Oatmeal is packed with cholesterol-lowering soluble fiber. Lauren Graf, a registered dietician and co-director of the Cardiac Wellness Program at Montefiore Medical Center in New York City, explains: “It acts as a sponge in the digestive tract and soaks up the cholesterol so it is eliminated from the body and not absorbed into the bloodstream.” (22) Eat oatmeal for breakfast or sprinkle some oats into your post-workout smoothie.
14. Olive Oil
At the foundation of the Mediterranean diet, four tablespoons of extra-virgin olive oil a day reduces your risk of heart attacks, strokes, and overall mortality by 30%. This is partly due to its monounsaturated fats, which can help reduce both cholesterol and blood sugar levels (23).
15. Red Grapes and Raisins
Red grapes, like red wine, are packed with resveratrol, which helps keep platelets in your blood from sticking together. Raisins, which are simply dried grapes, “… are packed with potassium, which is known to lower blood pressure,” says Harold Bays, MD, medical director and president of Louisville Metabolic and Atherosclerosis Research Center. “They are also a good source of antioxidant dietary fiber that may favorably alter the biochemistry of blood vessels, causing them to be less stiff, which in turn, may reduce blood pressure.”(24)
16. Flax Seed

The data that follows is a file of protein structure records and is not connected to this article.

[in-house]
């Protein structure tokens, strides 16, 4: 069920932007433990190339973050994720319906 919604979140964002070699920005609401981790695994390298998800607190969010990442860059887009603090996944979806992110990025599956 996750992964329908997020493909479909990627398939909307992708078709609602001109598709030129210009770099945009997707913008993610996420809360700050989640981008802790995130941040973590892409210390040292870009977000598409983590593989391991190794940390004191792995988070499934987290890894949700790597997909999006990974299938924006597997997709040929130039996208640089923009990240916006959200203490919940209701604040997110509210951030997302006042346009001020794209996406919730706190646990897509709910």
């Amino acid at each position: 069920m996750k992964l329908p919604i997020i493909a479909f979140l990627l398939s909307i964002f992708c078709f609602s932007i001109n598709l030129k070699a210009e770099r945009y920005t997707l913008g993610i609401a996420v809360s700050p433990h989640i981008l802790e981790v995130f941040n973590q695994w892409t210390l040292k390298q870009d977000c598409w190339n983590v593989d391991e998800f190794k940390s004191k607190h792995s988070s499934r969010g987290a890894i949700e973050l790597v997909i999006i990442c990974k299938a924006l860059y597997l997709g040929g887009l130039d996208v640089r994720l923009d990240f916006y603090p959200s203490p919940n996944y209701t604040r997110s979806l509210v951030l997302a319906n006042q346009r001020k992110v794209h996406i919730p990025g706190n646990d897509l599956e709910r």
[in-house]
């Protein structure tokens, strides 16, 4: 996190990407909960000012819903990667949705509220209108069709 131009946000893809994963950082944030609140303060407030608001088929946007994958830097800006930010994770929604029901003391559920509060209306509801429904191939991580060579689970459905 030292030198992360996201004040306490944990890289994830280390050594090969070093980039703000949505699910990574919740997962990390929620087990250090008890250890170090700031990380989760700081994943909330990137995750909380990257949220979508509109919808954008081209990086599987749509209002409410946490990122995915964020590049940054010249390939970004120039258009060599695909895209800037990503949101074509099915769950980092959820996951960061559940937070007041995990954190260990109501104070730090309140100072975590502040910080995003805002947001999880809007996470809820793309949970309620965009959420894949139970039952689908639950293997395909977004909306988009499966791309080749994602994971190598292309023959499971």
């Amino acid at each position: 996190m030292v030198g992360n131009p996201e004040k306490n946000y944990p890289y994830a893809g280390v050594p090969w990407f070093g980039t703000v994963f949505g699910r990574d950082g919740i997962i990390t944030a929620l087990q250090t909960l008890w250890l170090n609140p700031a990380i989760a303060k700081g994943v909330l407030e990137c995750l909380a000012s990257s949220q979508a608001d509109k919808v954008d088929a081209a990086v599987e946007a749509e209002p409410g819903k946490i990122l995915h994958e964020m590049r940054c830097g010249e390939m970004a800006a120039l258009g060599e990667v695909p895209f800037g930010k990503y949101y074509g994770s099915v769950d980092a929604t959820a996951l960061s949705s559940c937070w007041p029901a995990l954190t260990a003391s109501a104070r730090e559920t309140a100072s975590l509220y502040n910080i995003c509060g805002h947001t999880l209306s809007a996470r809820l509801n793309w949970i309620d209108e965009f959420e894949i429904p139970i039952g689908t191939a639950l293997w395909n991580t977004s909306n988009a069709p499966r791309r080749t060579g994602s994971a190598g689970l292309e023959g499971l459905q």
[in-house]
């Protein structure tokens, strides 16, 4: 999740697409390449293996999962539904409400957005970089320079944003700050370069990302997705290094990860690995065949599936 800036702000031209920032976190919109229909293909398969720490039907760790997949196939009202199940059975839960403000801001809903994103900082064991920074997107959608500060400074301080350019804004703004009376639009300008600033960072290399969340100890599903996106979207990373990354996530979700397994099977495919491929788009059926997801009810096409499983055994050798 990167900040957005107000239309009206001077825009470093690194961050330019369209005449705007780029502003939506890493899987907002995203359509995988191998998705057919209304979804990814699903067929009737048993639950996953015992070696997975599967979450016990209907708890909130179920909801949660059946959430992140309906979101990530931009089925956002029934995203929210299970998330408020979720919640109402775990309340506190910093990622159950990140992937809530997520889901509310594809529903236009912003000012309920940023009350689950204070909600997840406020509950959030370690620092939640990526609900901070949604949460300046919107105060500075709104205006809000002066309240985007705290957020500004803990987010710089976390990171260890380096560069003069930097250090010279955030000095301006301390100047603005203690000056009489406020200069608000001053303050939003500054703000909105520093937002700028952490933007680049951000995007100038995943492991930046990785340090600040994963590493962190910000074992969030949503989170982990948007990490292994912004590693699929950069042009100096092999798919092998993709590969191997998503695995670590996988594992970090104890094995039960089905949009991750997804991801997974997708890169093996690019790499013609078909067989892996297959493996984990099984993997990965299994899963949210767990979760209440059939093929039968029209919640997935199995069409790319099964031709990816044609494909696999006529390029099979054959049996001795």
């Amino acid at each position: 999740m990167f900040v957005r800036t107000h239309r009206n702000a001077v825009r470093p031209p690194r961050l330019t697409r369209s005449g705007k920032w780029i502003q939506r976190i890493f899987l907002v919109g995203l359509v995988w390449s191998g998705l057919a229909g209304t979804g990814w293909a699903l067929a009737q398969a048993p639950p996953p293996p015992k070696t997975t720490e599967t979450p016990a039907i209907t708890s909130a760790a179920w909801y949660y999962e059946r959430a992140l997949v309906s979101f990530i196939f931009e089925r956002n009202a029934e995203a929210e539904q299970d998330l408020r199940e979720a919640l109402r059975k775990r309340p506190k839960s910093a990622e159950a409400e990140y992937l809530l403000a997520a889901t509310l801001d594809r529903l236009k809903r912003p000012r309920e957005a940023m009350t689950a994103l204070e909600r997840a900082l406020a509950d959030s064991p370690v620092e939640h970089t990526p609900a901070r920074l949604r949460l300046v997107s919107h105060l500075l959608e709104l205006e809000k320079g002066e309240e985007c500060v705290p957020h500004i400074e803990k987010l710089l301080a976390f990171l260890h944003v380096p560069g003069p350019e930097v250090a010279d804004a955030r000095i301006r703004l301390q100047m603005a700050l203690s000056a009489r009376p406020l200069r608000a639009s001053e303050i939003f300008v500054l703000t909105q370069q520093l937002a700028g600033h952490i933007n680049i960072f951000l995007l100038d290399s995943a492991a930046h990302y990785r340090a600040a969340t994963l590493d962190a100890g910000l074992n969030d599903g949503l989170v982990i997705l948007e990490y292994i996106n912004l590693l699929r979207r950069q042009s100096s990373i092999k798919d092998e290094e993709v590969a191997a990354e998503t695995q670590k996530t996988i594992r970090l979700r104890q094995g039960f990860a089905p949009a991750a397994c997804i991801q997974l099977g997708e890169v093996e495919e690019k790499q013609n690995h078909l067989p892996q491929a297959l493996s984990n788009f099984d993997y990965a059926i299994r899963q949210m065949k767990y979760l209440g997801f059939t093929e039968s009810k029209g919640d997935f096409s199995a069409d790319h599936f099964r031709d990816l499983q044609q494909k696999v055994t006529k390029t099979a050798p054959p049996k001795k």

Chock-full of fiber and omega-3 fatty acids, flax seeds are a true heart-boosting food. Chia seeds are equally heart-healthy too!
17. Green Tea
Green tea contains catechins, which have the ability to prevent atherosclerosis, hypertension, endothelial dysfunction, ischemic heart diseases, cardiomyopathy, cardiac hypertrophy and congestive heart failure. They work by decreasing oxidative stress, preventing inflammatory events, reducing platelet aggregation and halting the proliferation of vascular smooth muscle cells (25).
In fact, a 2013 study found that people who drank four or more cups of green tea daily had a 20% reduced risk of cardiovascular disease and stroke when compared to people who rarely drank tea (26).
How to Prevent Heart Disease
The key to keeping your heart well is to take care of it every day. Pay attention to your portion sizes, eat plenty of fresh heart healthy foods, avoid sodium, and stay away from unhealthy fats.
It’s also important to eat whole grains, like quinoa, barley, amaranth, and teff; limit consumption of alcohol and processed meats; and stop smoking. Lastly, you’ll have to reduce your stress levels, stay hydrated, and exercise daily.
For more information about heart healthy foods as well as foods that are deadly to your heart, check out the helpful infographic below.